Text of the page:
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The World of H.G. Wells

Van Wyck Brooks

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Book Excerpt: 
. . .of "light and clean and shimmering shapes of silvered steel"; steel and iron have for him the transcendental charm that harebells and primroses had for Wordsworth. A world like that in The Sleeper Awakes—a world of gigantic machines, air fleets, and the "swimming shadows and enormous shapes" of an engineer's nightmare—is only by afterthought, one feels, the speculation of a sociologist. It expresses the primitive relish of a constructive instinct. It expresses also a sheer curiosity about the future.

In a chapter of his book on America Wells has traced the development of what he calls his prophetic habit of mind as a passage through four stages: the millennial stage of an evangelical childhood when an imminent Battle of Armageddon was a natural thing to be looked for; the stage of ultimate biological possibilities; the stage of prediction by the rule-of-three; and a final stage of cautious anticipation based upon the study of existing facts—a gr. . . Read More

Community Reviews

This classic 1898 science fiction novel has teeth to it, and it’s not just the Martians. The War of the Worlds is a lot more thoughtfully written than I had remembered. In between deadly heat rays, huge tripod machines striding around the country killing everything in their path, and bloodthirsty Ma

Ladies and gentlemen, I shall read you a wire addressed to Professor Pierson from Dr. Gray of the National History Museum, New York. "9:15 P. M. eastern standard time. Seismograph registered shock of almost earthquake intensity occurring within a radius of twenty miles of Princeton. Please investiga

I didn't listen to the novel-novel, but I listened to a radio adaptation performed by some fan-favorite cast members of Star Trek. It was cool as hell.

And hilarious.
Because it doesn't really have a Big Battle or anything that humanity has to do to overcome these invaders.

The War of the Worlds, H.G. Wells, Arthur C. Clarke (Introduction)

Yet across the gulf of space, minds that are to our minds as ours are to those of the beasts that perish, intellects vast and cool and unsympathetic, regarded this earth with envious eyes, and slowly and surely drew their plans agains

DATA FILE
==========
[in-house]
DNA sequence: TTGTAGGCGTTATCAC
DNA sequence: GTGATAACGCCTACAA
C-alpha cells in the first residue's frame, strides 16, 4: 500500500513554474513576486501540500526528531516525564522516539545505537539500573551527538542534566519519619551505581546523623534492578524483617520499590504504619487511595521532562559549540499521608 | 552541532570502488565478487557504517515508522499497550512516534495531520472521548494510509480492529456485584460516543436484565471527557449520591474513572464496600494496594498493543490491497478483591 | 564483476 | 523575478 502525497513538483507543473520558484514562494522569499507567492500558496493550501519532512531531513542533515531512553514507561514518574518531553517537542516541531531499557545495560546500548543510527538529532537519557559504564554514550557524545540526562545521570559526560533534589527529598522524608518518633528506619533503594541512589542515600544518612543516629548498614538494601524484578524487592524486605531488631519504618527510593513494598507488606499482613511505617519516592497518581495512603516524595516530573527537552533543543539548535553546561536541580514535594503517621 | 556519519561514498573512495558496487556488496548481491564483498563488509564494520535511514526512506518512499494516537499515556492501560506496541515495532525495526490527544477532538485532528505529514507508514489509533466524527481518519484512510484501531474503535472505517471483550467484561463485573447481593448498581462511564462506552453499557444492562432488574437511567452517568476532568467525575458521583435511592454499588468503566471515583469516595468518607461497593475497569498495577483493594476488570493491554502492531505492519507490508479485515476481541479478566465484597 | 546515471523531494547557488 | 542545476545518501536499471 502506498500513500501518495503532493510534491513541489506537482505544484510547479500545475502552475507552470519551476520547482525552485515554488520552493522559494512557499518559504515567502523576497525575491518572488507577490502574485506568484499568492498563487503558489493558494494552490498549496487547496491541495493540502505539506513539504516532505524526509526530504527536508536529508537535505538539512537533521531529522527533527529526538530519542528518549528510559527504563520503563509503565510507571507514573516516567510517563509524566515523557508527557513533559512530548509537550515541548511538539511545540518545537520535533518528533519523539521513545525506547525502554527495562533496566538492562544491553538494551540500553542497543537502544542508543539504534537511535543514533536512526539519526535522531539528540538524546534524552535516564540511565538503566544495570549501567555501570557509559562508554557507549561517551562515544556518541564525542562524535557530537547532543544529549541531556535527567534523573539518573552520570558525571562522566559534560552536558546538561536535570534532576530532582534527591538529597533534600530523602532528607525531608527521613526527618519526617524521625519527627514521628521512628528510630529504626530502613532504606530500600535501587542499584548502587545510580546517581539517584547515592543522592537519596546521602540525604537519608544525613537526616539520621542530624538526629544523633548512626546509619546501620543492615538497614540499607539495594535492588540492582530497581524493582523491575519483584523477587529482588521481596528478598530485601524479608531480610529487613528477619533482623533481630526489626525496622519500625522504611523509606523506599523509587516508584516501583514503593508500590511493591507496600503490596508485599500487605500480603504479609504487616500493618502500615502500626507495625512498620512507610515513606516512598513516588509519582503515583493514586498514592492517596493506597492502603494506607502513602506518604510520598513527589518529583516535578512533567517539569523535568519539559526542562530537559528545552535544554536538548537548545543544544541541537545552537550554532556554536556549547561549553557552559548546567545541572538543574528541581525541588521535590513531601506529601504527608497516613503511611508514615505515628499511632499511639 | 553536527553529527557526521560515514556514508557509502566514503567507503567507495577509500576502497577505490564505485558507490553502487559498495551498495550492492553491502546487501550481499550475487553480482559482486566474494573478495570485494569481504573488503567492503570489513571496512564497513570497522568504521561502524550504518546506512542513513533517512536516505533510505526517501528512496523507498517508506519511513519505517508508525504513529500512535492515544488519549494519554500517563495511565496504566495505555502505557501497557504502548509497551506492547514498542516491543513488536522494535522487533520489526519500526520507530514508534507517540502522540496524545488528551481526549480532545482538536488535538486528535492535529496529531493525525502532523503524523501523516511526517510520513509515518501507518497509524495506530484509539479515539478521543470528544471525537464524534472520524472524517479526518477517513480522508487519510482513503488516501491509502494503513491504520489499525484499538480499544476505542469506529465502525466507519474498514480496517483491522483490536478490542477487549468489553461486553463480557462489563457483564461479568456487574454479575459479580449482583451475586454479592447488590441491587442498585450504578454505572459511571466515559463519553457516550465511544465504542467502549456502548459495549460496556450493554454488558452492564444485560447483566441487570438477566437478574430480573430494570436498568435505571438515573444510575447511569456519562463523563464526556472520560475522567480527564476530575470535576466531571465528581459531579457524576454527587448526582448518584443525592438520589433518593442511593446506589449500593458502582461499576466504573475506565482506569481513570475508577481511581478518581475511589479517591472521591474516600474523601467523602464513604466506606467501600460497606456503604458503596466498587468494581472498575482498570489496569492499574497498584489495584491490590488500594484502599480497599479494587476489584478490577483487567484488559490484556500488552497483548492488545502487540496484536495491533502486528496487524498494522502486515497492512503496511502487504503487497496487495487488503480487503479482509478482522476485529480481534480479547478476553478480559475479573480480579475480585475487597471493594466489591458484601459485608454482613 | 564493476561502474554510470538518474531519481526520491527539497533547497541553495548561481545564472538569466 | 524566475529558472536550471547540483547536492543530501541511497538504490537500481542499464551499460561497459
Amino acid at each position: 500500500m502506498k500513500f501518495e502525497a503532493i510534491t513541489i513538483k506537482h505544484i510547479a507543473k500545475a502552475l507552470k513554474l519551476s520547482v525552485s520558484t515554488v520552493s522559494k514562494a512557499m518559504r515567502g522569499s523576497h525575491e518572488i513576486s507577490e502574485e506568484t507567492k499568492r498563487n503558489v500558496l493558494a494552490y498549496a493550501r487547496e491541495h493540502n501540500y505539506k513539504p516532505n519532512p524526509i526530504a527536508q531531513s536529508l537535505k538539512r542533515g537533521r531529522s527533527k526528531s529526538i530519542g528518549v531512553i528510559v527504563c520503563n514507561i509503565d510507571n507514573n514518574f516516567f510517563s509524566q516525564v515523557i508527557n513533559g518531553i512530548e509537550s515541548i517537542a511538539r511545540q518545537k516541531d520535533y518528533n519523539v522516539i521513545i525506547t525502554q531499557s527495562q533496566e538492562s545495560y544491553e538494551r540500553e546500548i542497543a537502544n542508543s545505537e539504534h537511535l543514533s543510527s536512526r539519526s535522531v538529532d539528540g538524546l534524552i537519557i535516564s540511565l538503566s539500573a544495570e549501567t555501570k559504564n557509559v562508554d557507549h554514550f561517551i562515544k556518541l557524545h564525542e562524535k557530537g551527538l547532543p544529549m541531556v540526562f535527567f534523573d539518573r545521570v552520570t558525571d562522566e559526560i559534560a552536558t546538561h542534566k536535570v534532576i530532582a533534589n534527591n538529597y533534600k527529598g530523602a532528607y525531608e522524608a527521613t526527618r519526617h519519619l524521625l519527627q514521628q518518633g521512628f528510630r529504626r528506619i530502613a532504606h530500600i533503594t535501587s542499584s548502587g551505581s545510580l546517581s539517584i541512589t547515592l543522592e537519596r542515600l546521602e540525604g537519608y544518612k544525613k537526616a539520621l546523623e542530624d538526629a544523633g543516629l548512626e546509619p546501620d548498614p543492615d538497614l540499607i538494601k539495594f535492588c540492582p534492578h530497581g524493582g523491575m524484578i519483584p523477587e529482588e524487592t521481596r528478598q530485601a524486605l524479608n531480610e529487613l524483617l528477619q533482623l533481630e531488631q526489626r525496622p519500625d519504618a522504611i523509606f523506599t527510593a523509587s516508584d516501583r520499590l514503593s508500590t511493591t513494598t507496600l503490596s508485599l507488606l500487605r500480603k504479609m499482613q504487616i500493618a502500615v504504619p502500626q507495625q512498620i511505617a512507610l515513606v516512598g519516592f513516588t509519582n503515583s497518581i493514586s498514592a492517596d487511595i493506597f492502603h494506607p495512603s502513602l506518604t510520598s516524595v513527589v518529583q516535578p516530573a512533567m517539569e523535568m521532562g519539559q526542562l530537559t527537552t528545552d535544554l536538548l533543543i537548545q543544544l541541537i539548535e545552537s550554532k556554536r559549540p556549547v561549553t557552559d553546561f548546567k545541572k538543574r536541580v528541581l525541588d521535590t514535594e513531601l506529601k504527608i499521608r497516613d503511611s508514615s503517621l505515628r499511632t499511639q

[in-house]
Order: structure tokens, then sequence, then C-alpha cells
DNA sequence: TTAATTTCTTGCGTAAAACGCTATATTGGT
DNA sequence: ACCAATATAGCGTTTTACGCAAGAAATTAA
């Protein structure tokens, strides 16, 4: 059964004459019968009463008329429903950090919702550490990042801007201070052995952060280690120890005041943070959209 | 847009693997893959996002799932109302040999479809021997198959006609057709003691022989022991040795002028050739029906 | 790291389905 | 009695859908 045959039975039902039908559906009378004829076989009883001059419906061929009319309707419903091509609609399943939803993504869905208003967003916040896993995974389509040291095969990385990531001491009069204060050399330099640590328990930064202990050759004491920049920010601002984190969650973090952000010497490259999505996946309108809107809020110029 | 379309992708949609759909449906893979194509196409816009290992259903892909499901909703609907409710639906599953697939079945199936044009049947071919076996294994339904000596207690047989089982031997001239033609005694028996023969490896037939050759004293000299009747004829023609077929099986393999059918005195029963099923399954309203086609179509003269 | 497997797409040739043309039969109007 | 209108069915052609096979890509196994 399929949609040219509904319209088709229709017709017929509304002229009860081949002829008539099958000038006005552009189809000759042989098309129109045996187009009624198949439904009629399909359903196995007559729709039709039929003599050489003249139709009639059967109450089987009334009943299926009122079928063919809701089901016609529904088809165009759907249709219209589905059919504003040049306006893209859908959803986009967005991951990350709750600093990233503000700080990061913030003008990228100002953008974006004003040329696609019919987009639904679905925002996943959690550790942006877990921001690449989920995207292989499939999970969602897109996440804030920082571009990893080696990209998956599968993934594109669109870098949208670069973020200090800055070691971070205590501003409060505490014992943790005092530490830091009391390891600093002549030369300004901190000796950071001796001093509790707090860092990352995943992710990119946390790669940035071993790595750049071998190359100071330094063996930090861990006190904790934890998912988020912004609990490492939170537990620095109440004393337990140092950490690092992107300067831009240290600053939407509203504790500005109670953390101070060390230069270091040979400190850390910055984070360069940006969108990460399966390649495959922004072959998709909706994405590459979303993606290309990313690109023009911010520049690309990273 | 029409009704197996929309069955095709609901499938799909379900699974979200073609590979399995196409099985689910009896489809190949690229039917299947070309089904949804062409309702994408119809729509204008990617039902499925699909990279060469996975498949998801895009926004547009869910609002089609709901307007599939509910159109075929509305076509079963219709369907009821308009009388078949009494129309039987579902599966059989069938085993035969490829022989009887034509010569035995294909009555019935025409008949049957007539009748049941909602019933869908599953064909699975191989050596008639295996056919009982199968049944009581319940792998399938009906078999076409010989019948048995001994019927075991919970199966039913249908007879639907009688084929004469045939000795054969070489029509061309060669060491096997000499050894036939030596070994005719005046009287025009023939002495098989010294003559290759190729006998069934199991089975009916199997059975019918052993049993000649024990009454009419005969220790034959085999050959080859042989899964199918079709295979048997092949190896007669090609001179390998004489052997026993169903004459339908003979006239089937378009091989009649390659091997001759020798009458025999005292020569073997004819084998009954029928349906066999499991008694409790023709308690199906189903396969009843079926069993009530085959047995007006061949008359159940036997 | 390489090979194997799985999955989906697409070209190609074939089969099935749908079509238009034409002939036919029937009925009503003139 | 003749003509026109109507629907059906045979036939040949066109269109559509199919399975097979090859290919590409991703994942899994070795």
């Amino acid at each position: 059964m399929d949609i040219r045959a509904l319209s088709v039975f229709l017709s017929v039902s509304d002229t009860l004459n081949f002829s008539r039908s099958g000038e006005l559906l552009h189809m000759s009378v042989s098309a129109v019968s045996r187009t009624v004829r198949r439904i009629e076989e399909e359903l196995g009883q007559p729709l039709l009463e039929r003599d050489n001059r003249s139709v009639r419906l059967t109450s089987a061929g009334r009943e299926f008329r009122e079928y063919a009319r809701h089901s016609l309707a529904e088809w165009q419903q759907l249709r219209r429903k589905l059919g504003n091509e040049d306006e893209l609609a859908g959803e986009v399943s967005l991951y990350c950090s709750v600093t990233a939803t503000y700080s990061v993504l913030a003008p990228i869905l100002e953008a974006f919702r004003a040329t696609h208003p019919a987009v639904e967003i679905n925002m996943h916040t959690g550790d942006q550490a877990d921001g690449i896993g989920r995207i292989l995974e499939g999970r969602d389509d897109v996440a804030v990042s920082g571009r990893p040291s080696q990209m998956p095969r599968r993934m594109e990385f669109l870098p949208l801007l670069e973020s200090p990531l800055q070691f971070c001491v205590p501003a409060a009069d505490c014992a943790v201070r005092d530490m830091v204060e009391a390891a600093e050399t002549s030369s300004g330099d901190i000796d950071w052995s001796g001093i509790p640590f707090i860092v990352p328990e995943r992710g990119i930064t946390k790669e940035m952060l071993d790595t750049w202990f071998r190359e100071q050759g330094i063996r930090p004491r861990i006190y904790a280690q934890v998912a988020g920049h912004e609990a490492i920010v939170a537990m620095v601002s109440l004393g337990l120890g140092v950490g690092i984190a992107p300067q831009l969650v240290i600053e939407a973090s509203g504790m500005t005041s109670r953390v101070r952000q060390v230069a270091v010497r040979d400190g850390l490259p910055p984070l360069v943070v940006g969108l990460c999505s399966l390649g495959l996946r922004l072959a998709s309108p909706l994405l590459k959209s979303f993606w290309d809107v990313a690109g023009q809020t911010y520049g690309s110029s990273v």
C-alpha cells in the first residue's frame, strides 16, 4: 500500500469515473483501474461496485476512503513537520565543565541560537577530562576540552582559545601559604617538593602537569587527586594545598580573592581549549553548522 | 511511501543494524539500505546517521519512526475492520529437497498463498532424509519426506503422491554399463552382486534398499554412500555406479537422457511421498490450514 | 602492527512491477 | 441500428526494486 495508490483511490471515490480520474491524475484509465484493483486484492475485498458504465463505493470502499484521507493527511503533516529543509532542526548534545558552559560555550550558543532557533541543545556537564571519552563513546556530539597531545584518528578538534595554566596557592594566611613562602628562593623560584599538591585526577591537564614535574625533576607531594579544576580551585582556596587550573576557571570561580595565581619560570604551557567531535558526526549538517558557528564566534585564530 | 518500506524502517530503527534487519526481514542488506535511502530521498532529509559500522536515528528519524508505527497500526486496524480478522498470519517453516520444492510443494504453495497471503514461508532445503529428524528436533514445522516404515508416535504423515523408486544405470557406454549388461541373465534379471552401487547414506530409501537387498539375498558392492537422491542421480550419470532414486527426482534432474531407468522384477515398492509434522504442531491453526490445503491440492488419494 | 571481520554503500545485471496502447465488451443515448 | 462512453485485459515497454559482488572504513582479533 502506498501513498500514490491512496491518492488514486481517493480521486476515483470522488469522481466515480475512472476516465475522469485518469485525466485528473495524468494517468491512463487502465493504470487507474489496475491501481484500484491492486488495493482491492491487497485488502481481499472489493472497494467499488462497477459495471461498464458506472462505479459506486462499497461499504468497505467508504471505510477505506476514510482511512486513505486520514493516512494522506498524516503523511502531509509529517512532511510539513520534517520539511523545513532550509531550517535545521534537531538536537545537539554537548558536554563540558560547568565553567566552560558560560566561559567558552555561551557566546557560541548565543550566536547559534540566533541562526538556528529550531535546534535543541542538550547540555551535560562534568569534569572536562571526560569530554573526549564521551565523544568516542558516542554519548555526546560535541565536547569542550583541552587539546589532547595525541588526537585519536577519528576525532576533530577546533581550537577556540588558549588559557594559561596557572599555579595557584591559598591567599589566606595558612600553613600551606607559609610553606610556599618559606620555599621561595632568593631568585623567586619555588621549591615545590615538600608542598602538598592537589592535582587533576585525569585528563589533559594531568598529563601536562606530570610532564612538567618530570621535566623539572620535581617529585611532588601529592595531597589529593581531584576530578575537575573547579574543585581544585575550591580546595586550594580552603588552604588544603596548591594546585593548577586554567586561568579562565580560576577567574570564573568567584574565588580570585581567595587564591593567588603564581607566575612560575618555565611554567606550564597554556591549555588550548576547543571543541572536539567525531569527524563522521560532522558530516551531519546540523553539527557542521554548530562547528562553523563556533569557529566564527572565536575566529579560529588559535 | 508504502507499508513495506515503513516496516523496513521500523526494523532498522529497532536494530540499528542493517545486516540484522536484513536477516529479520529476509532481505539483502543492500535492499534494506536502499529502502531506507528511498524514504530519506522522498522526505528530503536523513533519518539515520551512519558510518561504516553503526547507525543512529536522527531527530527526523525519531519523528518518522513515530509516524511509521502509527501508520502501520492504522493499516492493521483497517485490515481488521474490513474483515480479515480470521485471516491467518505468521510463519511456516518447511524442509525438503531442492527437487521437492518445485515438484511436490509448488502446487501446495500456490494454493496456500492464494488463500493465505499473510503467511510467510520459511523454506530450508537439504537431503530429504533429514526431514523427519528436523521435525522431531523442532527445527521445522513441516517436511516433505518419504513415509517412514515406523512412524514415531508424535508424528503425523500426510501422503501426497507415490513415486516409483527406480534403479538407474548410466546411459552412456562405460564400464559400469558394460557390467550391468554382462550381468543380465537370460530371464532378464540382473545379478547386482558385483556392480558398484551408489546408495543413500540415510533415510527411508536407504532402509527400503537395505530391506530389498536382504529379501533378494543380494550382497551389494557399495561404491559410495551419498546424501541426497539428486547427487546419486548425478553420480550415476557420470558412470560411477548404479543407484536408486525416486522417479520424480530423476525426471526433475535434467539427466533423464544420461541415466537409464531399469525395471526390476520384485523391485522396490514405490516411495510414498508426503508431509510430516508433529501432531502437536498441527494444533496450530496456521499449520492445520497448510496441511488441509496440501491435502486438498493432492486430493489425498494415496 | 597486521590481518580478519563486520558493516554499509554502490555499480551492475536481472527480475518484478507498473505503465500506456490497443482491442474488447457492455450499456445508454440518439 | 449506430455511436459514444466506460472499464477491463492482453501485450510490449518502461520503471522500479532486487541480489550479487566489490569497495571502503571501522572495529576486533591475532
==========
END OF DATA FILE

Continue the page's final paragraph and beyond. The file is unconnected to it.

Paraphrasing Whitehead, I would say that the safest general characterisation of the science-fiction tradition is that it consists of a series of footnotes to H. G. Wells. Indeed, The War of the Worlds is probably the most influential novel of the whole science fiction genre, as well as a significant

I acknowledge that I am one of the few people who actually enjoyed the recent "War of the Worlds" movie. The reason for this has to do more with the original book than Tom Cruise or Steven Speilburg's tendency to wittle everything, including alien attacks, down to simple family problems. In a lot of

You would think that as Man grows in intelligence he would likewise grow in morality. But you would be wrong. Or at least, that is what history teaches us. About a hundred years before Harvard professor Robert Coles wrote his now famous article “The Disparity Between Intellect and Character,” H.G. W

“No one would have believed in the last years of the nineteenth century that this world was being watched keenly and closely by intelligences greater than man's and yet as mortal as his own; that as men busied themselves about their various concerns they were scrutinised and studied, perhaps almost

Read as part of The Infinite Variety Reading Challenge, based on the BBC's Big Read Poll of 2003.

The War of the Worlds goes beyond the of-the-time popular military invasion fiction, which took away the standard protagonist/antagonist arc of single characters and popped whole countries or tribes in

This was not anything like the Tom Cruise movie so be warned. If you’re expecting an action story about a divorced union container crane operator with a 10 year old daughter you ain’t gonna find it here. They changed like 99% of everything around. As far as I could see there are only two things whic

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